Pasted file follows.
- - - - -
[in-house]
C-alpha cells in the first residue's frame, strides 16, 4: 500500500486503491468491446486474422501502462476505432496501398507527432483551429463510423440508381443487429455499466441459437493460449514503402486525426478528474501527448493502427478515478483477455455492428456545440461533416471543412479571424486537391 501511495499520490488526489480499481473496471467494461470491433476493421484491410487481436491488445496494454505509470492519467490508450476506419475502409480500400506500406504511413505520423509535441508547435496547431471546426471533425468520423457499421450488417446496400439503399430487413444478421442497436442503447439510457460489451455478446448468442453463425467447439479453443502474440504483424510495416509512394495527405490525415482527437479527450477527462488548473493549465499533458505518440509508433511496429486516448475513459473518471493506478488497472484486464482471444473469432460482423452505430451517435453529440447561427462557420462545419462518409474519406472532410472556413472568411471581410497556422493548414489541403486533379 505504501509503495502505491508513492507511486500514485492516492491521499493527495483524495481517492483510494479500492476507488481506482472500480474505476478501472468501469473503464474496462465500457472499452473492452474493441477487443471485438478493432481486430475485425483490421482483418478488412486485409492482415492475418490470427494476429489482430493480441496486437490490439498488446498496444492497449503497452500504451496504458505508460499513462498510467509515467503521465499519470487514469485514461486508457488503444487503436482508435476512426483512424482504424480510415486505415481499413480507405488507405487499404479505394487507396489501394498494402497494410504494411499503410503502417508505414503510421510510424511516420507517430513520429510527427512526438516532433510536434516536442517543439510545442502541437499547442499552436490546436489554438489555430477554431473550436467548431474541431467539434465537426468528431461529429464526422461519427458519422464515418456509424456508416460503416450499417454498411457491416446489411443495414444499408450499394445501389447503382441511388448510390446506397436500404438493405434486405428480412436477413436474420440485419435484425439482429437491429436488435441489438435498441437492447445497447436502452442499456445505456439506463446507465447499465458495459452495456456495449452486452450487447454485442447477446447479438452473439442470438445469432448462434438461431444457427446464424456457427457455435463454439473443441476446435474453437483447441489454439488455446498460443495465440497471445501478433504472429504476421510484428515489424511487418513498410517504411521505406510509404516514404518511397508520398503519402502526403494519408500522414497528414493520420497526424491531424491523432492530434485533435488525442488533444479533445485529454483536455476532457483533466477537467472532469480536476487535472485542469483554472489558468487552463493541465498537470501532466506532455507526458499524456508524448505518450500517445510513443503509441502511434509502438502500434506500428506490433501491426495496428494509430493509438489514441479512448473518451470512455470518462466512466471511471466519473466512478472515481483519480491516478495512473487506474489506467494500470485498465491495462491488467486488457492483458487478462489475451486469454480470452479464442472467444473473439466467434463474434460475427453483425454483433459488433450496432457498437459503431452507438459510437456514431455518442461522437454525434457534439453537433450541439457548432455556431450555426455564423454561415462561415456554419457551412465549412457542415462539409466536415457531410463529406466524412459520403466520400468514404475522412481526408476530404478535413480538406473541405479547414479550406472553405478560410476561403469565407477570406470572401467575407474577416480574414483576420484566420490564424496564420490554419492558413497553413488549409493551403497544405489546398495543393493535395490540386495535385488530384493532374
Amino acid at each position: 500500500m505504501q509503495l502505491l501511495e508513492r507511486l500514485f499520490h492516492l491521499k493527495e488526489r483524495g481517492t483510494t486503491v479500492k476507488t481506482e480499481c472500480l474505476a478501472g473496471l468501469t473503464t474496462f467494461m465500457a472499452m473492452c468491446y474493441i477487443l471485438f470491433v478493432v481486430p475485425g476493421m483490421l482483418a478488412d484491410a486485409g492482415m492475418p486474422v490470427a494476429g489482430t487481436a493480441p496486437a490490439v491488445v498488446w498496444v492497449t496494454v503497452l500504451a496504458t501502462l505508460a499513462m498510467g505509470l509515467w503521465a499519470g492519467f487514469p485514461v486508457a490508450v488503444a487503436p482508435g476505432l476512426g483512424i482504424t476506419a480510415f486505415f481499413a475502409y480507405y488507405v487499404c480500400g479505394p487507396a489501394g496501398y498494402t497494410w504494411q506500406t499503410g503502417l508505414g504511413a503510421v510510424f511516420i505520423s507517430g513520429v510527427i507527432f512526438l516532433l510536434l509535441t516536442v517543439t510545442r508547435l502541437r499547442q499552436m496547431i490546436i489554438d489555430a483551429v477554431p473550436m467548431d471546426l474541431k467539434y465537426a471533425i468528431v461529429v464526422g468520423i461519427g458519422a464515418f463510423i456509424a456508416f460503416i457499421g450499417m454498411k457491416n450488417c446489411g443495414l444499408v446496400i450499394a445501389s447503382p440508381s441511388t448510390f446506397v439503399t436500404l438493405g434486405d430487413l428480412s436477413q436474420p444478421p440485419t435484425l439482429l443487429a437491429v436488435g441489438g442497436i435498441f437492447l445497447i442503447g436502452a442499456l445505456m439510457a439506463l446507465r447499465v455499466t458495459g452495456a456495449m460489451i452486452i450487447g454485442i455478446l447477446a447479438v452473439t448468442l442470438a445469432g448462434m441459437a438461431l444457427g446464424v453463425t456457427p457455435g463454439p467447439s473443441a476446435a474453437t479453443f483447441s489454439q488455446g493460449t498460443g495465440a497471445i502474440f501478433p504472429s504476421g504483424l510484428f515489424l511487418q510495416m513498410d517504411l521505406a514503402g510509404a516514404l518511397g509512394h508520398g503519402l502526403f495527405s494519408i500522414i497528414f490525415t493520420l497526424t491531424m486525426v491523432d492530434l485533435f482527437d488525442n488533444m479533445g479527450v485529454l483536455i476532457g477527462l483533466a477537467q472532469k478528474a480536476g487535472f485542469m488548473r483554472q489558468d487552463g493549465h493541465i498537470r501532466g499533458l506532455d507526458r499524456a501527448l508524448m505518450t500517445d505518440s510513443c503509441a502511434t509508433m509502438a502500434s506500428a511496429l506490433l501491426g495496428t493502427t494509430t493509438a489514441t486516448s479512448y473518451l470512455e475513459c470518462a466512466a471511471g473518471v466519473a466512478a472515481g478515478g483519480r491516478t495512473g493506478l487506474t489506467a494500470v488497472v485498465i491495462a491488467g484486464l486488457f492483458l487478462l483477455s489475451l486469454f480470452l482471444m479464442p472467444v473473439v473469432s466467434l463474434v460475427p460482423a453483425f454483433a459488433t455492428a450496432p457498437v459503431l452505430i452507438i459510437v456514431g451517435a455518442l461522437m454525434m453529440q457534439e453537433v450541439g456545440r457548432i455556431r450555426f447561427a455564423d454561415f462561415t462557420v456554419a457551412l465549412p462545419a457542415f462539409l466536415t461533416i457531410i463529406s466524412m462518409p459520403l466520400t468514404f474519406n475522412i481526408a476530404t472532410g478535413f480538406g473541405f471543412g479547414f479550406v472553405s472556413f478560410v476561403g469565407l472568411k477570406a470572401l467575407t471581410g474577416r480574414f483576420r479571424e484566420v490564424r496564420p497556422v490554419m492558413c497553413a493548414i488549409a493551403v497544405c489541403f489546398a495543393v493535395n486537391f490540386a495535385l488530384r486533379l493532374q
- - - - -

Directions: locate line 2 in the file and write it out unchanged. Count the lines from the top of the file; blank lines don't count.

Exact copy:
C-alpha cells in the first residue's frame, strides 16, 4: 500500500486503491468491446486474422501502462476505432496501398507527432483551429463510423440508381443487429455499466441459437493460449514503402486525426478528474501527448493502427478515478483477455455492428456545440461533416471543412479571424486537391 501511495499520490488526489480499481473496471467494461470491433476493421484491410487481436491488445496494454505509470492519467490508450476506419475502409480500400506500406504511413505520423509535441508547435496547431471546426471533425468520423457499421450488417446496400439503399430487413444478421442497436442503447439510457460489451455478446448468442453463425467447439479453443502474440504483424510495416509512394495527405490525415482527437479527450477527462488548473493549465499533458505518440509508433511496429486516448475513459473518471493506478488497472484486464482471444473469432460482423452505430451517435453529440447561427462557420462545419462518409474519406472532410472556413472568411471581410497556422493548414489541403486533379 505504501509503495502505491508513492507511486500514485492516492491521499493527495483524495481517492483510494479500492476507488481506482472500480474505476478501472468501469473503464474496462465500457472499452473492452474493441477487443471485438478493432481486430475485425483490421482483418478488412486485409492482415492475418490470427494476429489482430493480441496486437490490439498488446498496444492497449503497452500504451496504458505508460499513462498510467509515467503521465499519470487514469485514461486508457488503444487503436482508435476512426483512424482504424480510415486505415481499413480507405488507405487499404479505394487507396489501394498494402497494410504494411499503410503502417508505414503510421510510424511516420507517430513520429510527427512526438516532433510536434516536442517543439510545442502541437499547442499552436490546436489554438489555430477554431473550436467548431474541431467539434465537426468528431461529429464526422461519427458519422464515418456509424456508416460503416450499417454498411457491416446489411443495414444499408450499394445501389447503382441511388448510390446506397436500404438493405434486405428480412436477413436474420440485419435484425439482429437491429436488435441489438435498441437492447445497447436502452442499456445505456439506463446507465447499465458495459452495456456495449452486452450487447454485442447477446447479438452473439442470438445469432448462434438461431444457427446464424456457427457455435463454439473443441476446435474453437483447441489454439488455446498460443495465440497471445501478433504472429504476421510484428515489424511487418513498410517504411521505406510509404516514404518511397508520398503519402502526403494519408500522414497528414493520420497526424491531424491523432492530434485533435488525442488533444479533445485529454483536455476532457483533466477537467472532469480536476487535472485542469483554472489558468487552463493541465498537470501532466506532455507526458499524456508524448505518450500517445510513443503509441502511434509502438502500434506500428506490433501491426495496428494509430493509438489514441479512448473518451470512455470518462466512466471511471466519473466512478472515481483519480491516478495512473487506474489506467494500470485498465491495462491488467486488457492483458487478462489475451486469454480470452479464442472467444473473439466467434463474434460475427453483425454483433459488433450496432457498437459503431452507438459510437456514431455518442461522437454525434457534439453537433450541439457548432455556431450555426455564423454561415462561415456554419457551412465549412457542415462539409466536415457531410463529406466524412459520403466520400468514404475522412481526408476530404478535413480538406473541405479547414479550406472553405478560410476561403469565407477570406470572401467575407474577416480574414483576420484566420490564424496564420490554419492558413497553413488549409493551403497544405489546398495543393493535395490540386495535385488530384493532374